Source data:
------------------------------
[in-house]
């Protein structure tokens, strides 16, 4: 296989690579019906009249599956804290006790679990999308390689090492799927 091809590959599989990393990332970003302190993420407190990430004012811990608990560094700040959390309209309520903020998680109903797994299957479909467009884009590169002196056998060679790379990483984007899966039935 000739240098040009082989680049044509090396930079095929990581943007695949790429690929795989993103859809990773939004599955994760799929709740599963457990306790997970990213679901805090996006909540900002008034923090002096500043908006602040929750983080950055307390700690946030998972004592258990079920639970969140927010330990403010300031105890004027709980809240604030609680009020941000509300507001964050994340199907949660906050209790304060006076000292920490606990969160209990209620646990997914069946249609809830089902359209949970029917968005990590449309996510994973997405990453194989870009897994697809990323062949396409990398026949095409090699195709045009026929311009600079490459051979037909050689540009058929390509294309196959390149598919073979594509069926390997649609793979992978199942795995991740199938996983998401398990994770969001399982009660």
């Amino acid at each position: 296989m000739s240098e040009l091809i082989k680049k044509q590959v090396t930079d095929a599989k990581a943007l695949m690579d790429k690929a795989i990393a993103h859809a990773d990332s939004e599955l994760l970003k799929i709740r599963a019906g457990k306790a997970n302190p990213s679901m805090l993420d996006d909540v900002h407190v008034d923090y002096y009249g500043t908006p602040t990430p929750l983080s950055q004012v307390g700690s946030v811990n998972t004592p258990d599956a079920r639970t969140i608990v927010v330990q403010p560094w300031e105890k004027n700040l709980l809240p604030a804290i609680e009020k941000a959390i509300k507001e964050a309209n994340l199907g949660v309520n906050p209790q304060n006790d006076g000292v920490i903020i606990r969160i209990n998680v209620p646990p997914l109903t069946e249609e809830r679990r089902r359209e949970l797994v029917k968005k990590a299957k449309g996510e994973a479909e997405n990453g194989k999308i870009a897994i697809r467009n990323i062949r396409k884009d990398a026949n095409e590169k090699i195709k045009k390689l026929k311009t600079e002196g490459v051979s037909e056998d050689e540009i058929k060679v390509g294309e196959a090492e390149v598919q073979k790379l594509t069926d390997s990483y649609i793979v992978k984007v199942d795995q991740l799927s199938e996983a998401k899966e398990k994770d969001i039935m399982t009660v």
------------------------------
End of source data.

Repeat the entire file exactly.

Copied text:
[in-house]
């Protein structure tokens, strides 16, 4: 296989690579019906009249599956804290006790679990999308390689090492799927 091809590959599989990393990332970003302190993420407190990430004012811990608990560094700040959390309209309520903020998680109903797994299957479909467009884009590169002196056998060679790379990483984007899966039935 000739240098040009082989680049044509090396930079095929990581943007695949790429690929795989993103859809990773939004599955994760799929709740599963457990306790997970990213679901805090996006909540900002008034923090002096500043908006602040929750983080950055307390700690946030998972004592258990079920639970969140927010330990403010300031105890004027709980809240604030609680009020941000509300507001964050994340199907949660906050209790304060006076000292920490606990969160209990209620646990997914069946249609809830089902359209949970029917968005990590449309996510994973997405990453194989870009897994697809990323062949396409990398026949095409090699195709045009026929311009600079490459051979037909050689540009058929390509294309196959390149598919073979594509069926390997649609793979992978199942795995991740199938996983998401398990994770969001399982009660």
């Amino acid at each position: 296989m000739s240098e040009l091809i082989k680049k044509q590959v090396t930079d095929a599989k990581a943007l695949m690579d790429k690929a795989i990393a993103h859809a990773d990332s939004e599955l994760l970003k799929i709740r599963a019906g457990k306790a997970n302190p990213s679901m805090l993420d996006d909540v900002h407190v008034d923090y002096y009249g500043t908006p602040t990430p929750l983080s950055q004012v307390g700690s946030v811990n998972t004592p258990d599956a079920r639970t969140i608990v927010v330990q403010p560094w300031e105890k004027n700040l709980l809240p604030a804290i609680e009020k941000a959390i509300k507001e964050a309209n994340l199907g949660v309520n906050p209790q304060n006790d006076g000292v920490i903020i606990r969160i209990n998680v209620p646990p997914l109903t069946e249609e809830r679990r089902r359209e949970l797994v029917k968005k990590a299957k449309g996510e994973a479909e997405n990453g194989k999308i870009a897994i697809r467009n990323i062949r396409k884009d990398a026949n095409e590169k090699i195709k045009k390689l026929k311009t600079e002196g490459v051979s037909e056998d050689e540009i058929k060679v390509g294309e196959a090492e390149v598919q073979k790379l594509t069926d390997s990483y649609i793979v992978k984007v199942d795995q991740l799927s199938e996983a998401k899966e398990k994770d969001i039935m399982t009660v």